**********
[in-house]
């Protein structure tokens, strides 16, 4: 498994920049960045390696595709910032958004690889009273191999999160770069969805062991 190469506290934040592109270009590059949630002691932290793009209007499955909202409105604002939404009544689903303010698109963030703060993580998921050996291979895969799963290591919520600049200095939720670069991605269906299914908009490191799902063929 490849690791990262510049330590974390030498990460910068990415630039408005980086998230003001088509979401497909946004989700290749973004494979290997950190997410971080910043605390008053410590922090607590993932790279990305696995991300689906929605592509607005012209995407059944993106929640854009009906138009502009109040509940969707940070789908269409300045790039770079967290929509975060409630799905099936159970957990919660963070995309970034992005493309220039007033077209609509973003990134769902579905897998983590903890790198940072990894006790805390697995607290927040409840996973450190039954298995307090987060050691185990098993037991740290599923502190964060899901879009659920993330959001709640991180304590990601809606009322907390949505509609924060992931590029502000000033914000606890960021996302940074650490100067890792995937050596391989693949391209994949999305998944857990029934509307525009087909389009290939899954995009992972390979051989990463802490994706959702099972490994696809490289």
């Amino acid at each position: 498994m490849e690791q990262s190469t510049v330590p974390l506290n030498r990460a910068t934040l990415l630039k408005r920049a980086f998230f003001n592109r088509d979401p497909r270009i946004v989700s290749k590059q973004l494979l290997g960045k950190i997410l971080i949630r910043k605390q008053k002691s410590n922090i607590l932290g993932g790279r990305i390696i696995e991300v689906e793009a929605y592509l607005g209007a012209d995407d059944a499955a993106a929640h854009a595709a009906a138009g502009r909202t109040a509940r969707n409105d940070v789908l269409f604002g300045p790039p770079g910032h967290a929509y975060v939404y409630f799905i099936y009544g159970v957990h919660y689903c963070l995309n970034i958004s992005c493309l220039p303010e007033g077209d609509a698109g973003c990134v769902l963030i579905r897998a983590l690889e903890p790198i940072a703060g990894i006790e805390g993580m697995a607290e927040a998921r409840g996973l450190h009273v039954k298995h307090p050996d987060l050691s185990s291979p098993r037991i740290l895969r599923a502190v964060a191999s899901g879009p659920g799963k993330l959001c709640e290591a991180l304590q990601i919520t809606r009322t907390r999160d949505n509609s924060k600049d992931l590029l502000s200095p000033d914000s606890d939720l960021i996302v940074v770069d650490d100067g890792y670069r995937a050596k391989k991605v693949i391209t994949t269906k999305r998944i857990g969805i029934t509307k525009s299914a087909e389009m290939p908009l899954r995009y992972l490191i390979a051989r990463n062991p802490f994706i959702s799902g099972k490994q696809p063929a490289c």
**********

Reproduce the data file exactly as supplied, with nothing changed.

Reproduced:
[in-house]
């Protein structure tokens, strides 16, 4: 498994920049960045390696595709910032958004690889009273191999999160770069969805062991 190469506290934040592109270009590059949630002691932290793009209007499955909202409105604002939404009544689903303010698109963030703060993580998921050996291979895969799963290591919520600049200095939720670069991605269906299914908009490191799902063929 490849690791990262510049330590974390030498990460910068990415630039408005980086998230003001088509979401497909946004989700290749973004494979290997950190997410971080910043605390008053410590922090607590993932790279990305696995991300689906929605592509607005012209995407059944993106929640854009009906138009502009109040509940969707940070789908269409300045790039770079967290929509975060409630799905099936159970957990919660963070995309970034992005493309220039007033077209609509973003990134769902579905897998983590903890790198940072990894006790805390697995607290927040409840996973450190039954298995307090987060050691185990098993037991740290599923502190964060899901879009659920993330959001709640991180304590990601809606009322907390949505509609924060992931590029502000000033914000606890960021996302940074650490100067890792995937050596391989693949391209994949999305998944857990029934509307525009087909389009290939899954995009992972390979051989990463802490994706959702099972490994696809490289």
């Amino acid at each position: 498994m490849e690791q990262s190469t510049v330590p974390l506290n030498r990460a910068t934040l990415l630039k408005r920049a980086f998230f003001n592109r088509d979401p497909r270009i946004v989700s290749k590059q973004l494979l290997g960045k950190i997410l971080i949630r910043k605390q008053k002691s410590n922090i607590l932290g993932g790279r990305i390696i696995e991300v689906e793009a929605y592509l607005g209007a012209d995407d059944a499955a993106a929640h854009a595709a009906a138009g502009r909202t109040a509940r969707n409105d940070v789908l269409f604002g300045p790039p770079g910032h967290a929509y975060v939404y409630f799905i099936y009544g159970v957990h919660y689903c963070l995309n970034i958004s992005c493309l220039p303010e007033g077209d609509a698109g973003c990134v769902l963030i579905r897998a983590l690889e903890p790198i940072a703060g990894i006790e805390g993580m697995a607290e927040a998921r409840g996973l450190h009273v039954k298995h307090p050996d987060l050691s185990s291979p098993r037991i740290l895969r599923a502190v964060a191999s899901g879009p659920g799963k993330l959001c709640e290591a991180l304590q990601i919520t809606r009322t907390r999160d949505n509609s924060k600049d992931l590029l502000s200095p000033d914000s606890d939720l960021i996302v940074v770069d650490d100067g890792y670069r995937a050596k391989k991605v693949i391209t994949t269906k999305r998944i857990g969805i029934t509307k525009s299914a087909e389009m290939p908009l899954r995009y992972l490191i390979a051989r990463n062991p802490f994706i959702s799902g099972k490994q696809p063929a490289c």